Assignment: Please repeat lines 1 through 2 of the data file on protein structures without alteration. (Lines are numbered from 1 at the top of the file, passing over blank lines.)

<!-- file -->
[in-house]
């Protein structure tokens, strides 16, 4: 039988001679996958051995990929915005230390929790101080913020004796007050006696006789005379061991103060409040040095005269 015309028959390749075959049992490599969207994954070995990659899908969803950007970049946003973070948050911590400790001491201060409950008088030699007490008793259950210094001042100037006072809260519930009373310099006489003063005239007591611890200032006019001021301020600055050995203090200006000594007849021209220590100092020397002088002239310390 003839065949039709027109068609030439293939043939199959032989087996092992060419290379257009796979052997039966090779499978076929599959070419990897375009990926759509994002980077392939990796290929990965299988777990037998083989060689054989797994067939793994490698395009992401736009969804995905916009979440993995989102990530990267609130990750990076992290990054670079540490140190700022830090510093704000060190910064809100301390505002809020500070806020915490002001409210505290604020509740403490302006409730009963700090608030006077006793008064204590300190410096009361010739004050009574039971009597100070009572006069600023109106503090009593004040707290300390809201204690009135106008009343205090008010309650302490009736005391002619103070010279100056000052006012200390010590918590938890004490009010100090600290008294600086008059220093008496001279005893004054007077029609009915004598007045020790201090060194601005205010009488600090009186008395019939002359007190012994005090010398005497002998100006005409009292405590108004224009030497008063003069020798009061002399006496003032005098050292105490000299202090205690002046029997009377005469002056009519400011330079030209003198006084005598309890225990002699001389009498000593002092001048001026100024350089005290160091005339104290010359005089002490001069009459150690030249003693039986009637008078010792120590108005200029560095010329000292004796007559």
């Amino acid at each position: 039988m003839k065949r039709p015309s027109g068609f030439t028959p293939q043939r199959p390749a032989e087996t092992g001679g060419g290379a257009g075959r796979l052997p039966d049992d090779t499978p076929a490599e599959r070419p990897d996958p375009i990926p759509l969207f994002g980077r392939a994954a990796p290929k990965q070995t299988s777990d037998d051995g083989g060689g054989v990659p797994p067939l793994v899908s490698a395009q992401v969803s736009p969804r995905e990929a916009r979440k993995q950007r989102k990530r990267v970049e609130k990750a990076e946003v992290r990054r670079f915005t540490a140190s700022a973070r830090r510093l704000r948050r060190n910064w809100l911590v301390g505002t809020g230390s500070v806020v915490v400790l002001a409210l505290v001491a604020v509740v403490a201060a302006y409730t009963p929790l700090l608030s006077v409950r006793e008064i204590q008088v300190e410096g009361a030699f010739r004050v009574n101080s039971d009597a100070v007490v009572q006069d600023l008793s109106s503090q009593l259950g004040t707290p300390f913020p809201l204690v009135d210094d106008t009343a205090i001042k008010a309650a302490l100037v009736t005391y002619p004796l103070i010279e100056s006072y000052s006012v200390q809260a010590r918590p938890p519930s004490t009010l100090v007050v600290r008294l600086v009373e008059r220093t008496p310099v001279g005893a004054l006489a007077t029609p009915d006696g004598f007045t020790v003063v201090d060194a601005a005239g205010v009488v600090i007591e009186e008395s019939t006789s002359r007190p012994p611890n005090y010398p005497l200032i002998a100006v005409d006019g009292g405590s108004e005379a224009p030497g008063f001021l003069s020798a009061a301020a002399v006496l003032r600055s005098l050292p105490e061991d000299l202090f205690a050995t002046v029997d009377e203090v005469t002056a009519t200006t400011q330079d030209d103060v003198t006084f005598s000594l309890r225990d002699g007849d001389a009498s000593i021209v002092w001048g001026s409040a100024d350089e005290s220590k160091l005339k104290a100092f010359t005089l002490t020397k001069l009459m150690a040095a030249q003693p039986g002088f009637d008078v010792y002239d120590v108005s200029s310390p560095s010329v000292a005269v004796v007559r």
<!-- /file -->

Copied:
[in-house]
């Protein structure tokens, strides 16, 4: 039988001679996958051995990929915005230390929790101080913020004796007050006696006789005379061991103060409040040095005269 015309028959390749075959049992490599969207994954070995990659899908969803950007970049946003973070948050911590400790001491201060409950008088030699007490008793259950210094001042100037006072809260519930009373310099006489003063005239007591611890200032006019001021301020600055050995203090200006000594007849021209220590100092020397002088002239310390 003839065949039709027109068609030439293939043939199959032989087996092992060419290379257009796979052997039966090779499978076929599959070419990897375009990926759509994002980077392939990796290929990965299988777990037998083989060689054989797994067939793994490698395009992401736009969804995905916009979440993995989102990530990267609130990750990076992290990054670079540490140190700022830090510093704000060190910064809100301390505002809020500070806020915490002001409210505290604020509740403490302006409730009963700090608030006077006793008064204590300190410096009361010739004050009574039971009597100070009572006069600023109106503090009593004040707290300390809201204690009135106008009343205090008010309650302490009736005391002619103070010279100056000052006012200390010590918590938890004490009010100090600290008294600086008059220093008496001279005893004054007077029609009915004598007045020790201090060194601005205010009488600090009186008395019939002359007190012994005090010398005497002998100006005409009292405590108004224009030497008063003069020798009061002399006496003032005098050292105490000299202090205690002046029997009377005469002056009519400011330079030209003198006084005598309890225990002699001389009498000593002092001048001026100024350089005290160091005339104290010359005089002490001069009459150690030249003693039986009637008078010792120590108005200029560095010329000292004796007559």